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There are some IBC's available that had polyethylene glycol in them.  Would you use them for water storage or as a FT/media bed?

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Polyethylene glycol (PEG) is a polyether compound with many applications from industrial manufacturing to medicine. The structure of PEG is (note the repeated element in parentheses):

H-(O-CH2-CH2)n-OH

PEG is also known as polyethylene oxide (PEO) or polyoxyethylene (POE), depending on its molecular weight.

Polyethylene glycol (PEG) is a polyether compound with many applications from industrial manufacturing to medicine. The structure of PEG is (note the repeated element in parentheses):

H-(O-CH2-CH2)n-OH

PEG is also known as polyethylene oxide (PEO) or polyoxyethylene (POE), depending on its molecular weight.

PEGs contain potential toxic impurities, such as ethylene oxide and 1,4-dioxane. Ethylene Glycol is nephrotoxic if applied to damaged skin.[4]

Polyethylene oxide (PEO, Mw 4 kDa) nanometric crystallites (4 nm)

PEGs and methoxypolyethylene glycols are manufactured by Dow Chemical under the tradename Carbowax for industrial use, and Carbowax Sentry for food and pharmaceutical use. They vary in consistency from liquid to solid.

So are they safe for fish and drinking water, hhhhhmmmmm   scares me.

Actually it would depend on the grade of polyethylene glycol that it is.  Food or medical grade stuff is used as a suffocant or laxative.  The reading I did seemed to say it was generally very low toxicity, however, anything that is a suffocant I would be cautious of for fish use since a suffocant can coat their gills and suffocate them (think soap and oil are both very dangerous to fish.)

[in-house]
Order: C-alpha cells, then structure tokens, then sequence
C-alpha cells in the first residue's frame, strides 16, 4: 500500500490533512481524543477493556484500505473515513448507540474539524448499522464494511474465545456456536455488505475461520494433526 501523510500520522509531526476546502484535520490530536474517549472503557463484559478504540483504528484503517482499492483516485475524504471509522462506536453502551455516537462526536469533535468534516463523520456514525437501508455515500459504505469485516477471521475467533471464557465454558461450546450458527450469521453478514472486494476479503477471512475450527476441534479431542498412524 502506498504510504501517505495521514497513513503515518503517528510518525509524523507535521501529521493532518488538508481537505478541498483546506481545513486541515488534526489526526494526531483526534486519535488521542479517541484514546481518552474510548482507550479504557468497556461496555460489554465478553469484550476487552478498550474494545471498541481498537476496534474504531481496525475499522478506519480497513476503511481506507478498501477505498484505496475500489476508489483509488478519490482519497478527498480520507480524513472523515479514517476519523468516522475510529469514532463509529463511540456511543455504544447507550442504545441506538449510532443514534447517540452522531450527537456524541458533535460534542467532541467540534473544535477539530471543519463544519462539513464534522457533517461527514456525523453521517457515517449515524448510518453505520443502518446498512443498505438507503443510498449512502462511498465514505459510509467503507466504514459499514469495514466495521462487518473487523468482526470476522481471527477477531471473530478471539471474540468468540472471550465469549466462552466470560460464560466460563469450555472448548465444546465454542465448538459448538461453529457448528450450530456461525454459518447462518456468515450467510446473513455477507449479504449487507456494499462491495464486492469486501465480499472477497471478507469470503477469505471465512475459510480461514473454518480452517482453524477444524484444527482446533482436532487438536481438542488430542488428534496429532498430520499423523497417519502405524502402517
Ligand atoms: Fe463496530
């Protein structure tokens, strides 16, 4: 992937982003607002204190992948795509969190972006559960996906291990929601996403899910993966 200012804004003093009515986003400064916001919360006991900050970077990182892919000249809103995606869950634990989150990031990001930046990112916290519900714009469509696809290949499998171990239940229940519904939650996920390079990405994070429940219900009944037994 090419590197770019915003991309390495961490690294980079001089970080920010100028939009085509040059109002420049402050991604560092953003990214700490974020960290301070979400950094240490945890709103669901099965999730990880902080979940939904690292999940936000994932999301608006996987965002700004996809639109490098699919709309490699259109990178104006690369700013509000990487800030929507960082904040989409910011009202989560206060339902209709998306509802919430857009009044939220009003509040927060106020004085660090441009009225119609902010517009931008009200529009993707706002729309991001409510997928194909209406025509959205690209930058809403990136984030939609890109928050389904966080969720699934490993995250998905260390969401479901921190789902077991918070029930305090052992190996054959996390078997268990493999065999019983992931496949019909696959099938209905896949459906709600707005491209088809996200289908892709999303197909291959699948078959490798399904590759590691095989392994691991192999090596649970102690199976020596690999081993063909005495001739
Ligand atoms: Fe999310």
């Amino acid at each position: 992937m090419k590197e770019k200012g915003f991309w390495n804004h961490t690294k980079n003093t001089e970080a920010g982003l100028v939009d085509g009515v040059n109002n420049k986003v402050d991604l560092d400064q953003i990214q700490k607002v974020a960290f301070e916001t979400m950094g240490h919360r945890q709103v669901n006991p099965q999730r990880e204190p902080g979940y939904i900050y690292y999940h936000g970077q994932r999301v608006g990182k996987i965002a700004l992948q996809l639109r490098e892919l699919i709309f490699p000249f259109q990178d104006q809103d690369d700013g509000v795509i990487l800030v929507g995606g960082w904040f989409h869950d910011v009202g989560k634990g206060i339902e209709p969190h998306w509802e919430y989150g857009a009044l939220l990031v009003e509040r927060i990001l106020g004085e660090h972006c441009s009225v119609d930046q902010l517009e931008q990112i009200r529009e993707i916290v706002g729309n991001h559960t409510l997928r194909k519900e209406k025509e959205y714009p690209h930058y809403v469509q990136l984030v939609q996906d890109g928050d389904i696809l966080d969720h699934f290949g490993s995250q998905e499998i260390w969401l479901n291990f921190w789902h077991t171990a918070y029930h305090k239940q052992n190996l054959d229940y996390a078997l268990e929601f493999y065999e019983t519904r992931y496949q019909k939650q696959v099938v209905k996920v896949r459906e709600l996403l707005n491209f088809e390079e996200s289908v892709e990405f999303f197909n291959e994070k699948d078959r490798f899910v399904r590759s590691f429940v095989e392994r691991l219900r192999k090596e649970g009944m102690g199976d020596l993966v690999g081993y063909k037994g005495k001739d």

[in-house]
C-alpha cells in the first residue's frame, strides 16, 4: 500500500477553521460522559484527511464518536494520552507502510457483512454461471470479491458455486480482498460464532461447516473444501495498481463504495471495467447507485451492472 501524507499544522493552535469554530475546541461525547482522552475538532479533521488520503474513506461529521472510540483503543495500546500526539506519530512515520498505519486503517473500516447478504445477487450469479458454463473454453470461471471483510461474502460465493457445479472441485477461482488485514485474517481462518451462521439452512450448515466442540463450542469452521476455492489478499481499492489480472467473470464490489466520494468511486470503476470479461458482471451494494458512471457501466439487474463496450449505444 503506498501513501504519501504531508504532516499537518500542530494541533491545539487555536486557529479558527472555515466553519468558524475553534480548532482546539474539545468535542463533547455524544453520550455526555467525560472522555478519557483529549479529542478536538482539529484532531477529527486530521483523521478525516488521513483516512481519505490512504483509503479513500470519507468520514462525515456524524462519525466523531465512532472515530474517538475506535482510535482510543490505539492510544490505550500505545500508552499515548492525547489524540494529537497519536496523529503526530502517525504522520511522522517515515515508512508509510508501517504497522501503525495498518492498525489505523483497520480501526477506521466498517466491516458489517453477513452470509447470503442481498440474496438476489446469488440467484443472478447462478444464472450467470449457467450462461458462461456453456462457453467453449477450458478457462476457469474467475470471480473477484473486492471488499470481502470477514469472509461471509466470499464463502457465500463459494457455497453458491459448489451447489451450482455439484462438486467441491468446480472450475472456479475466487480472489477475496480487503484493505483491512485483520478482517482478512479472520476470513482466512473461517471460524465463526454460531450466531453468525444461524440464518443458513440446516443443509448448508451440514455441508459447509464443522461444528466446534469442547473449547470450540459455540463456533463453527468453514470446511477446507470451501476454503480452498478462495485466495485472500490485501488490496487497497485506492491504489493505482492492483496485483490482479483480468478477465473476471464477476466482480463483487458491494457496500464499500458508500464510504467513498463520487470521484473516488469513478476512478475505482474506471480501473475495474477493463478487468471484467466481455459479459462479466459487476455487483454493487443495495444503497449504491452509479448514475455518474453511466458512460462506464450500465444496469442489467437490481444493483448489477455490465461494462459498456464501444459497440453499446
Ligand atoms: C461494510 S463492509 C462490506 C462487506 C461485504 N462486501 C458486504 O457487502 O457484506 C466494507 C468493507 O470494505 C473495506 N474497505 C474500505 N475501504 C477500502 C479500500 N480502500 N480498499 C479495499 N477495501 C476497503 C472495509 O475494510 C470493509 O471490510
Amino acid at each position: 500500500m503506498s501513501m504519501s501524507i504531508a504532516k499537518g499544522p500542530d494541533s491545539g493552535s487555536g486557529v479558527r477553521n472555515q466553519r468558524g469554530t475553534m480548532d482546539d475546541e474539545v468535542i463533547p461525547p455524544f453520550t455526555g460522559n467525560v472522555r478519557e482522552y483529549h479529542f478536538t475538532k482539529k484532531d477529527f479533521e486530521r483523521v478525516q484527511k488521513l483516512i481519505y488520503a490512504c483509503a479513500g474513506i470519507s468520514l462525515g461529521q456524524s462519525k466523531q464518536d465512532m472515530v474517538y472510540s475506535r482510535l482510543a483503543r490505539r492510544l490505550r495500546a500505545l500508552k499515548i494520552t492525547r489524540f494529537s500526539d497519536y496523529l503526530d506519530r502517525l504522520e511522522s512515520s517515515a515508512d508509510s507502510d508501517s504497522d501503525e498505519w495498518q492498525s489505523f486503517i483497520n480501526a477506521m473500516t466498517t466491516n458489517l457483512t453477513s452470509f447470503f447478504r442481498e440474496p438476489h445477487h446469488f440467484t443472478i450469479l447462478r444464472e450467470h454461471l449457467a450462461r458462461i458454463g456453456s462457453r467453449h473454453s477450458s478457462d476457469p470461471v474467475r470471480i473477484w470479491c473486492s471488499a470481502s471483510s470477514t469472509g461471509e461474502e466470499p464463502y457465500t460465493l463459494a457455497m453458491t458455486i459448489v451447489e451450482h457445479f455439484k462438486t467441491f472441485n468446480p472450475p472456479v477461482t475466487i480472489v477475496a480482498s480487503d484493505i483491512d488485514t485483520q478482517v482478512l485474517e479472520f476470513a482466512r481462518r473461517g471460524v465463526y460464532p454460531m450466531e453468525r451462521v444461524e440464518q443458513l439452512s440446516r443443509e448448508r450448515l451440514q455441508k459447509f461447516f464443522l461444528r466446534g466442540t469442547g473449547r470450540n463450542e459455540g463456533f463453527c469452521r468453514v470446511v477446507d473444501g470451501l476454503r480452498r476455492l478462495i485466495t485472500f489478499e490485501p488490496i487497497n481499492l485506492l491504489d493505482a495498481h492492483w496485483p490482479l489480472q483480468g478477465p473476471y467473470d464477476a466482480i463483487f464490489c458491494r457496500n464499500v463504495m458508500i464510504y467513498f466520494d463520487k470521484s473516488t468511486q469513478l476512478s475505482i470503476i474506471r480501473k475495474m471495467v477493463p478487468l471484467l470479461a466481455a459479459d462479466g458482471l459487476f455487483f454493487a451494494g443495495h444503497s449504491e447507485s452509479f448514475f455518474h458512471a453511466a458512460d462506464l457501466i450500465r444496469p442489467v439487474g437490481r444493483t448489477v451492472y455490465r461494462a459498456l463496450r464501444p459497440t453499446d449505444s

If it is not food or medical grade stuff, I would then also worry about toxic impurities from it.

Hi Linda, one more note to add.

When you loose a few fish (or many fish) down the road you will always wonder if it could be one of the IBCs. A good food grade tank is worth the extra $ in the long run as it is one less thing to worry about. I will be changing some of my earlier IBC liners as I will NEVER be absolutely sure they aren't causing some leaching problems regardless of how well I think I cleaned them (plastic will absorb chemicals) and after all in the end "we are what we eat"

I may have a lead on brand new liners for only 25.00 each sans valves and all else. Now if they are food grade plastic (a whole nuther subject) that would be even more kick ass. New and food grade, my heart be still. I know I'd feel better and could take that possible cause right off the list.

I agree on knowing that the IBC is clean.  Right now I use IBC's as a water catchment system.  If I add another I think I will only use a new one.  In Portland that runs about $195.00.  For now, I'll put that money elsewhere.  Thanks for your perspective.

Jim Fisk said:

Hi Linda, one more note to add.

When you loose a few fish (or many fish) down the road you will always wonder if it could be one of the IBCs. A good food grade tank is worth the extra $ in the long run as it is one less thing to worry about. I will be changing some of my earlier IBC liners as I will NEVER be absolutely sure they aren't causing some leaching problems regardless of how well I think I cleaned them (plastic will absorb chemicals) and after all in the end "we are what we eat"

I may have a lead on brand new liners for only 25.00 each sans valves and all else. Now if they are food grade plastic (a whole nuther subject) that would be even more kick ass. New and food grade, my heart be still. I know I'd feel better and could take that possible cause right off the list.

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